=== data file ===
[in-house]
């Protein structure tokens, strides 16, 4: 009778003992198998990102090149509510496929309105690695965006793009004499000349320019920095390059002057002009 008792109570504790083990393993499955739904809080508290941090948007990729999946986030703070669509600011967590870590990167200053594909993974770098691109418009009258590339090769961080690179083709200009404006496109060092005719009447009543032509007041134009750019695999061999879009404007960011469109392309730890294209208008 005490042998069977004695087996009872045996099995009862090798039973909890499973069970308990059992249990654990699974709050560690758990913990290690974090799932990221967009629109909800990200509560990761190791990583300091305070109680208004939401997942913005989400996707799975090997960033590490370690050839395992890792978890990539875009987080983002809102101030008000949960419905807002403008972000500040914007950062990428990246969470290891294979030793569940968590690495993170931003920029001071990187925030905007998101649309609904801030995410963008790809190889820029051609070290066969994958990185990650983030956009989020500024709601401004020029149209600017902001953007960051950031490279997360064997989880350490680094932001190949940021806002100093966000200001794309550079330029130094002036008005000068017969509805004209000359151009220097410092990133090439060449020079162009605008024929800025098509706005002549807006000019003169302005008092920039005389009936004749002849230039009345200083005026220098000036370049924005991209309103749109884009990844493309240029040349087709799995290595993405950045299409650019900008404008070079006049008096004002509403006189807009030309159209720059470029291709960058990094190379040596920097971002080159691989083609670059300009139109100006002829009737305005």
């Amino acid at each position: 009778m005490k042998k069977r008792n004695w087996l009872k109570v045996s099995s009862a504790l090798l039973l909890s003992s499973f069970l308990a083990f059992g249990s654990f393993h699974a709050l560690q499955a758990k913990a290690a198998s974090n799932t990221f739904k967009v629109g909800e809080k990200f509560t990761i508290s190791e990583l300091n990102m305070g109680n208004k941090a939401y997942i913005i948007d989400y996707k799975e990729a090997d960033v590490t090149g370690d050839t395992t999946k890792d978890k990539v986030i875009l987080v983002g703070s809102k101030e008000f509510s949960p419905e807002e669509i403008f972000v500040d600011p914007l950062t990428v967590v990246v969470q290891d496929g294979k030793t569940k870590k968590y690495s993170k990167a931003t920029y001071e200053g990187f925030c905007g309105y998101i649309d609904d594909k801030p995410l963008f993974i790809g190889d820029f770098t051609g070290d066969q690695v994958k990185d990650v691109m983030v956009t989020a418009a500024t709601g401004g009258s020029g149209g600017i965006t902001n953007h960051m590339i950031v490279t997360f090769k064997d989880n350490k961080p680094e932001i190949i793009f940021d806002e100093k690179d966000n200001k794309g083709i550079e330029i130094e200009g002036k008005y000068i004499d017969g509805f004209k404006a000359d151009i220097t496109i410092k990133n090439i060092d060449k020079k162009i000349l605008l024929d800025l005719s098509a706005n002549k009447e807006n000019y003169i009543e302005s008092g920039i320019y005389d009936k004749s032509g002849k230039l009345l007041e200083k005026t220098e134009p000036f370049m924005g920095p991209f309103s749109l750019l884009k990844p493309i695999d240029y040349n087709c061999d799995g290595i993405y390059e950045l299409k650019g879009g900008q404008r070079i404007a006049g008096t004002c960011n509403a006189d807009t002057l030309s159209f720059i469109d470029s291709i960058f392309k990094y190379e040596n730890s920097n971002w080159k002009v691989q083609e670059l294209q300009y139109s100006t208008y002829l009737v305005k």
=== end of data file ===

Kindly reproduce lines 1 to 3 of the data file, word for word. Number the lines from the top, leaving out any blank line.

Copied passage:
[in-house]
């Protein structure tokens, strides 16, 4: 009778003992198998990102090149509510496929309105690695965006793009004499000349320019920095390059002057002009 008792109570504790083990393993499955739904809080508290941090948007990729999946986030703070669509600011967590870590990167200053594909993974770098691109418009009258590339090769961080690179083709200009404006496109060092005719009447009543032509007041134009750019695999061999879009404007960011469109392309730890294209208008 005490042998069977004695087996009872045996099995009862090798039973909890499973069970308990059992249990654990699974709050560690758990913990290690974090799932990221967009629109909800990200509560990761190791990583300091305070109680208004939401997942913005989400996707799975090997960033590490370690050839395992890792978890990539875009987080983002809102101030008000949960419905807002403008972000500040914007950062990428990246969470290891294979030793569940968590690495993170931003920029001071990187925030905007998101649309609904801030995410963008790809190889820029051609070290066969994958990185990650983030956009989020500024709601401004020029149209600017902001953007960051950031490279997360064997989880350490680094932001190949940021806002100093966000200001794309550079330029130094002036008005000068017969509805004209000359151009220097410092990133090439060449020079162009605008024929800025098509706005002549807006000019003169302005008092920039005389009936004749002849230039009345200083005026220098000036370049924005991209309103749109884009990844493309240029040349087709799995290595993405950045299409650019900008404008070079006049008096004002509403006189807009030309159209720059470029291709960058990094190379040596920097971002080159691989083609670059300009139109100006002829009737305005």
């Amino acid at each position: 009778m005490k042998k069977r008792n004695w087996l009872k109570v045996s099995s009862a504790l090798l039973l909890s003992s499973f069970l308990a083990f059992g249990s654990f393993h699974a709050l560690q499955a758990k913990a290690a198998s974090n799932t990221f739904k967009v629109g909800e809080k990200f509560t990761i508290s190791e990583l300091n990102m305070g109680n208004k941090a939401y997942i913005i948007d989400y996707k799975e990729a090997d960033v590490t090149g370690d050839t395992t999946k890792d978890k990539v986030i875009l987080v983002g703070s809102k101030e008000f509510s949960p419905e807002e669509i403008f972000v500040d600011p914007l950062t990428v967590v990246v969470q290891d496929g294979k030793t569940k870590k968590y690495s993170k990167a931003t920029y001071e200053g990187f925030c905007g309105y998101i649309d609904d594909k801030p995410l963008f993974i790809g190889d820029f770098t051609g070290d066969q690695v994958k990185d990650v691109m983030v956009t989020a418009a500024t709601g401004g009258s020029g149209g600017i965006t902001n953007h960051m590339i950031v490279t997360f090769k064997d989880n350490k961080p680094e932001i190949i793009f940021d806002e100093k690179d966000n200001k794309g083709i550079e330029i130094e200009g002036k008005y000068i004499d017969g509805f004209k404006a000359d151009i220097t496109i410092k990133n090439i060092d060449k020079k162009i000349l605008l024929d800025l005719s098509a706005n002549k009447e807006n000019y003169i009543e302005s008092g920039i320019y005389d009936k004749s032509g002849k230039l009345l007041e200083k005026t220098e134009p000036f370049m924005g920095p991209f309103s749109l750019l884009k990844p493309i695999d240029y040349n087709c061999d799995g290595i993405y390059e950045l299409k650019g879009g900008q404008r070079i404007a006049g008096t004002c960011n509403a006189d807009t002057l030309s159209f720059i469109d470029s291709i960058f392309k990094y190379e040596n730890s920097n971002w080159k002009v691989q083609e670059l294209q300009y139109s100006t208008y002829l009737v305005k």